As a stockholder, I’m concerned about the command-n-control, draconian measures being exhibited by Apple around the iPhone and what that is doing to any semblance of an iPhone ecosystem. I’m also bored with a stock iPhone and was really enjoying what the ecosystem was delivering.
I also feel a push-pull: I have (thankfully) hung on to my stock for 15 years and have been well rewarded for that loyalty and have made a crapload of money off of the stock.
I have a unique perspective that concerns me about what I’m perceiving is a crushing of the energy and enthusiasm that comprises the iPhone ecosystem and how that is impacting future product launches, the current iPhone influencer base as well as any interest by developers going forward.
As I’ve written about previously, I was with a pre-Apple-salesforce manufacturer’s representative firm handling Apple in the days of the Apple II, Lisa and then the Macintosh. Even during the time that the IBM PC was gaining ground — which was ‘open’ so any third party could make boards, software and more for the box — Microsoft was beginning to execute on partnering in a way Steve Jobs has admittedly admired (see D Conference web site gives a summary/transcript and links to the various parts of an interview with Steve Jobs and Bill Gates).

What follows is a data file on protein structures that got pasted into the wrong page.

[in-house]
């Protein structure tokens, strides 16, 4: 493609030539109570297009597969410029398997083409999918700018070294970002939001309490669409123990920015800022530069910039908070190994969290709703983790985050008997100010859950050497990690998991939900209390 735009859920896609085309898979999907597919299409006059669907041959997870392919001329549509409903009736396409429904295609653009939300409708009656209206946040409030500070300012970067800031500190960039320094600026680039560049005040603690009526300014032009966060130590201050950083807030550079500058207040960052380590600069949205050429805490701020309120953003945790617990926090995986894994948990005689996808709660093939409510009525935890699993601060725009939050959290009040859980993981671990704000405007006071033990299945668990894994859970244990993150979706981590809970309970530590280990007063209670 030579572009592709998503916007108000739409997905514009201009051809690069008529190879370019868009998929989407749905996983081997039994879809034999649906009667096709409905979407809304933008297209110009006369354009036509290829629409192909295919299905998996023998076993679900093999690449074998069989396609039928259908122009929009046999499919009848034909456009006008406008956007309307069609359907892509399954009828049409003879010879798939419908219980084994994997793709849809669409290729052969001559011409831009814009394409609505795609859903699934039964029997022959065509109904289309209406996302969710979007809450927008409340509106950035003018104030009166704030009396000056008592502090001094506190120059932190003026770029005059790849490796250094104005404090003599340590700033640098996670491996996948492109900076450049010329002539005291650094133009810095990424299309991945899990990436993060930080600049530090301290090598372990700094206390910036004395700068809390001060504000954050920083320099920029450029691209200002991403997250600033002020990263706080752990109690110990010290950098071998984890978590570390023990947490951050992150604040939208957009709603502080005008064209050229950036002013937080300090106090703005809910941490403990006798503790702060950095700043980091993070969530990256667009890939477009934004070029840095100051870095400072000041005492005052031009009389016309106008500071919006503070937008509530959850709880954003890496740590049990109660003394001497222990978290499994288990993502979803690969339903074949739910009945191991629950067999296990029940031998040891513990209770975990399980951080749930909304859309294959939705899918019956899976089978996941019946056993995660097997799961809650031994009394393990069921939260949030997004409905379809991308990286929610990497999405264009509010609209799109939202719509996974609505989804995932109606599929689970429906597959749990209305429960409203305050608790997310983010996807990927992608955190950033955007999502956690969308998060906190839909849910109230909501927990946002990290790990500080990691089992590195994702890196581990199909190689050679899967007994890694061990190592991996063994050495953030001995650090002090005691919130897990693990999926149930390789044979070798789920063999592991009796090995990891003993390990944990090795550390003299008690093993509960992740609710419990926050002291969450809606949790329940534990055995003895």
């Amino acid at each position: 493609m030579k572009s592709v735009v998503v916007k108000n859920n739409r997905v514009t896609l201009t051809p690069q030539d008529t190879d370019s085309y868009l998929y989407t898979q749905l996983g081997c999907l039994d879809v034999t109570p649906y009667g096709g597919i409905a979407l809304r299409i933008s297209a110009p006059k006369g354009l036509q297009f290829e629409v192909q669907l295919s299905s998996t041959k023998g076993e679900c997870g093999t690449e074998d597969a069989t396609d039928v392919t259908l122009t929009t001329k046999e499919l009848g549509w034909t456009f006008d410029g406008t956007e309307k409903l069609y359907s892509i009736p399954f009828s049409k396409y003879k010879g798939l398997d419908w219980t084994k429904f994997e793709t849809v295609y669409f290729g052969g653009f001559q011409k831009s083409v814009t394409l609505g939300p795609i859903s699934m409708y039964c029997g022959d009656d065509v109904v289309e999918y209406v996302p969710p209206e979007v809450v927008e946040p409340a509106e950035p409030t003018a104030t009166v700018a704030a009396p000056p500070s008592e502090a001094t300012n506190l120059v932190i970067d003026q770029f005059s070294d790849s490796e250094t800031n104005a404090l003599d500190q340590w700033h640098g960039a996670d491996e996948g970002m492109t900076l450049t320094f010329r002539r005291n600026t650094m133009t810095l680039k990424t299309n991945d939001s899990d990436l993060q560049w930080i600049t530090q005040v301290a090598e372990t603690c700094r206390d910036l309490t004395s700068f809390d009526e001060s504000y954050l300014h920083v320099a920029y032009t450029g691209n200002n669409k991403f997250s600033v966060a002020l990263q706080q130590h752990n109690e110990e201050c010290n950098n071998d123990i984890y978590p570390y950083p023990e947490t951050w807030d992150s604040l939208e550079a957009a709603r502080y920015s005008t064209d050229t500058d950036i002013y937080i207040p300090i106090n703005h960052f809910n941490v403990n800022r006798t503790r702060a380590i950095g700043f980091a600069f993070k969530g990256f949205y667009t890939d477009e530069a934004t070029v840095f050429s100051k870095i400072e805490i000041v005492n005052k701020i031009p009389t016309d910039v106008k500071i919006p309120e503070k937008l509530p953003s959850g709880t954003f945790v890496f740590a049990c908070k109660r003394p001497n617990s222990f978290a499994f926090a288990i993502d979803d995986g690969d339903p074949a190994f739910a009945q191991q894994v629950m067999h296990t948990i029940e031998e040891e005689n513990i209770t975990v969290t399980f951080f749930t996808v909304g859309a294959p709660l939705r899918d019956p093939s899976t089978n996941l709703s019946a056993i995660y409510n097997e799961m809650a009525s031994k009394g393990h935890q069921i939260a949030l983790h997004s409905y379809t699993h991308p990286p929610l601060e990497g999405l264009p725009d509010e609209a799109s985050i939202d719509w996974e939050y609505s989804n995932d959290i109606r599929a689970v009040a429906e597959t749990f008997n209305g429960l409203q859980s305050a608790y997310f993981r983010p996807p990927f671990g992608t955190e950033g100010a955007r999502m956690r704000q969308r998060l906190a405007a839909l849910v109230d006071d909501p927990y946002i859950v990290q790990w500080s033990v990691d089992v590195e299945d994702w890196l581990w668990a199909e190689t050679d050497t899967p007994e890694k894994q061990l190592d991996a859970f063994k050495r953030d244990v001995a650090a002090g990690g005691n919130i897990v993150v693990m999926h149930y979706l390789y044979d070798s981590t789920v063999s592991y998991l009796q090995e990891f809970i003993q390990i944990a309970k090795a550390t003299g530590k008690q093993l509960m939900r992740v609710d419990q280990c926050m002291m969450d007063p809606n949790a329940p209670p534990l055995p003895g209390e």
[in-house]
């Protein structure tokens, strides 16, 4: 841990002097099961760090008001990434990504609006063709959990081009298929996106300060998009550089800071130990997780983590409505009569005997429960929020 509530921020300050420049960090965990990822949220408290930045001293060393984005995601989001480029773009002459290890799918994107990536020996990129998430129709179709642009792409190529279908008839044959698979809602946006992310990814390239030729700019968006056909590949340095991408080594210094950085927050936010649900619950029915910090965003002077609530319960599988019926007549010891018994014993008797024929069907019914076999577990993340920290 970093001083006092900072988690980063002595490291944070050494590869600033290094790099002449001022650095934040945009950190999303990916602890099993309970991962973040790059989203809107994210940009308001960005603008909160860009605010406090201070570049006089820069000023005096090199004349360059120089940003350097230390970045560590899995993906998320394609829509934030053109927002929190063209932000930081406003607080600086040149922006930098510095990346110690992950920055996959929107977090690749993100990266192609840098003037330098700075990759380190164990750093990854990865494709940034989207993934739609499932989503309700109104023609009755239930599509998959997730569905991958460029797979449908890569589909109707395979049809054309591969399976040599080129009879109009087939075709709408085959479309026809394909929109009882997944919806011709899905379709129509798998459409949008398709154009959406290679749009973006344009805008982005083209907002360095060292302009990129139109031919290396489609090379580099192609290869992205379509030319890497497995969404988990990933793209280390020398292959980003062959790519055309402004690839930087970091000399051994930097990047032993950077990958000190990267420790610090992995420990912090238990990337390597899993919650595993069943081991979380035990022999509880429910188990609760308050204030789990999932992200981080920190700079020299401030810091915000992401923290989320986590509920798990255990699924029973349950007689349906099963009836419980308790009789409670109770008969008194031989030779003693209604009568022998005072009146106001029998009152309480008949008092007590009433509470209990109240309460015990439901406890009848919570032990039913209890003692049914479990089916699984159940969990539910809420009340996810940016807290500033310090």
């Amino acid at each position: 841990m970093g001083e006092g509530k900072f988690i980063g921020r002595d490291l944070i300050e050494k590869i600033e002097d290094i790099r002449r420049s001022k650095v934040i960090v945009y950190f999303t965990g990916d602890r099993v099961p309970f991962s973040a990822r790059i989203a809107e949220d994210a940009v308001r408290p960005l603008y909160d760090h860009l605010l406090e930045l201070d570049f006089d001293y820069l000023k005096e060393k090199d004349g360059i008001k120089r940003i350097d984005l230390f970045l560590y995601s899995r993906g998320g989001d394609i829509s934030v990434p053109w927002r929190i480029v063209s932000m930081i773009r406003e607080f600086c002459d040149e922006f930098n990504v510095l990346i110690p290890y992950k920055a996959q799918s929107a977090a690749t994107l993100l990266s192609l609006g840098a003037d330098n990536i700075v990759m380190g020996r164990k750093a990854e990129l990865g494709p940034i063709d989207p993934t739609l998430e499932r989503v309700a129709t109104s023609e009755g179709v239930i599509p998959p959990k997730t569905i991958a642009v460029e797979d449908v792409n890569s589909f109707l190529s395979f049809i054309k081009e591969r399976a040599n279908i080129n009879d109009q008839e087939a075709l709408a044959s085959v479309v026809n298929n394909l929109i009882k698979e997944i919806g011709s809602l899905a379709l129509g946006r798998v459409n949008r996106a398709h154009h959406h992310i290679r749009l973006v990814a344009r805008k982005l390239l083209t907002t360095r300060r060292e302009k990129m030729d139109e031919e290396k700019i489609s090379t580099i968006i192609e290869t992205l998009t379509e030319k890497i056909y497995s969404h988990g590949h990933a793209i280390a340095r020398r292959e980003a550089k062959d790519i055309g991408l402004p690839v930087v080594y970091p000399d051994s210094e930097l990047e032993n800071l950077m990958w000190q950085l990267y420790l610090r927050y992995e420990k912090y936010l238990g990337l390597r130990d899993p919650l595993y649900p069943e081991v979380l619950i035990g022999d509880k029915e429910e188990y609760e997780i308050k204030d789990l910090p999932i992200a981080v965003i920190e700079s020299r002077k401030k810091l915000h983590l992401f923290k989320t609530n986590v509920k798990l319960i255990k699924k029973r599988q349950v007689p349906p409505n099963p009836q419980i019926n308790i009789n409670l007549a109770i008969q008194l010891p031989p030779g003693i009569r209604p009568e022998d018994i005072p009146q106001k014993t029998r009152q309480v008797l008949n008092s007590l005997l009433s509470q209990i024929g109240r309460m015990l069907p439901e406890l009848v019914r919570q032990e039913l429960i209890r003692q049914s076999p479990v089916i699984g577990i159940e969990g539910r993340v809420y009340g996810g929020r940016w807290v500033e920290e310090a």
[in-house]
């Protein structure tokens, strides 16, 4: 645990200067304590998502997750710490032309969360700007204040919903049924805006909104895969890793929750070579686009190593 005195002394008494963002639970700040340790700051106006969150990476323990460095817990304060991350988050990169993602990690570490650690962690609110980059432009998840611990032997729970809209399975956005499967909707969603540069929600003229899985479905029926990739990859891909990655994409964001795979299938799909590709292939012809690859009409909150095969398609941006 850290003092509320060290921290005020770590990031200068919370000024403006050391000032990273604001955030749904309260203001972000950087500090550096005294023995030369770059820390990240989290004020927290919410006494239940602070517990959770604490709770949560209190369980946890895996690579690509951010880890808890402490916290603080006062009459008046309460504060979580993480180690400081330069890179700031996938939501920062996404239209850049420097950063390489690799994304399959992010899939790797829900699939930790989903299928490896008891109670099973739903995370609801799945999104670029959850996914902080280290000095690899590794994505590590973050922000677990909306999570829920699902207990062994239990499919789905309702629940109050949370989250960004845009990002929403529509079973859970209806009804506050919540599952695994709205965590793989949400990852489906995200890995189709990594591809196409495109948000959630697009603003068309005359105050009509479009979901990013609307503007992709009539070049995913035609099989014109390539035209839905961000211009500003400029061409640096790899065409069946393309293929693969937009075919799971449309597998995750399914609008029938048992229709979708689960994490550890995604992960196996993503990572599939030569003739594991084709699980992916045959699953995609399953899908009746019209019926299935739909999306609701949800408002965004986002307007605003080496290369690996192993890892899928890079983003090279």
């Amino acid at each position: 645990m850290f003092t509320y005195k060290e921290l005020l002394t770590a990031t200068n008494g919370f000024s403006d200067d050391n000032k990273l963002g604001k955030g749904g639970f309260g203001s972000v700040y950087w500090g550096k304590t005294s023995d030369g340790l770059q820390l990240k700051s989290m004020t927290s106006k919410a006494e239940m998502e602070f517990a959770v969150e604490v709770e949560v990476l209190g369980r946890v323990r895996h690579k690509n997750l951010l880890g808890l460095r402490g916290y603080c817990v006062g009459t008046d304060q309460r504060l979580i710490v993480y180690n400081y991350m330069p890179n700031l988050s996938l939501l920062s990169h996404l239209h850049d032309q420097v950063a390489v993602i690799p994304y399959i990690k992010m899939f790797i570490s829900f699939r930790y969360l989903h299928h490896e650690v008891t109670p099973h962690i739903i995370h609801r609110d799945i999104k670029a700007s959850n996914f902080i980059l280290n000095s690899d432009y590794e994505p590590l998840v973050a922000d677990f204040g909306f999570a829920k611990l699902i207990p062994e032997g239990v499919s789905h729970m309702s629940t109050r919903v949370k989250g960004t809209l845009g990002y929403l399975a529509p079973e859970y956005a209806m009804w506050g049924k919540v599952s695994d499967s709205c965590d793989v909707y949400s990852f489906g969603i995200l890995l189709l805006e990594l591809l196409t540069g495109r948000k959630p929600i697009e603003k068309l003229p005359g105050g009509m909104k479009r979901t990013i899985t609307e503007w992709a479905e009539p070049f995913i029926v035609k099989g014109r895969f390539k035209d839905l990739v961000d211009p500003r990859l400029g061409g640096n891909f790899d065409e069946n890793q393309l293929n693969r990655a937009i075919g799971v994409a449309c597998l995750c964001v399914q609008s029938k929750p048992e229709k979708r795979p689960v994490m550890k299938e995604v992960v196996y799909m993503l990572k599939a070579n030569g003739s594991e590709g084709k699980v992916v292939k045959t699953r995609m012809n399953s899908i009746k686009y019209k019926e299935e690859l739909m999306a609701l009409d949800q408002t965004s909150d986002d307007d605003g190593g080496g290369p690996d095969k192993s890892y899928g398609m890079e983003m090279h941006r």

One could argue that the #1 reason Microsoft has been so wildly successful and dominant is their development and courting of an ecosystem and the HUGE momentum by millions of people that were making a buck off the Microsoft space. With the latest release of the iPhone 1.1.1 update (which, while crossing my fingers, I just performed with success to my hacked iPhone), Apple has crushed any hacking which includes SIM unlocking and the development and delivery of any third party applications.
But maybe Apple had no choice? What data do we not have that could be influencing their decisions?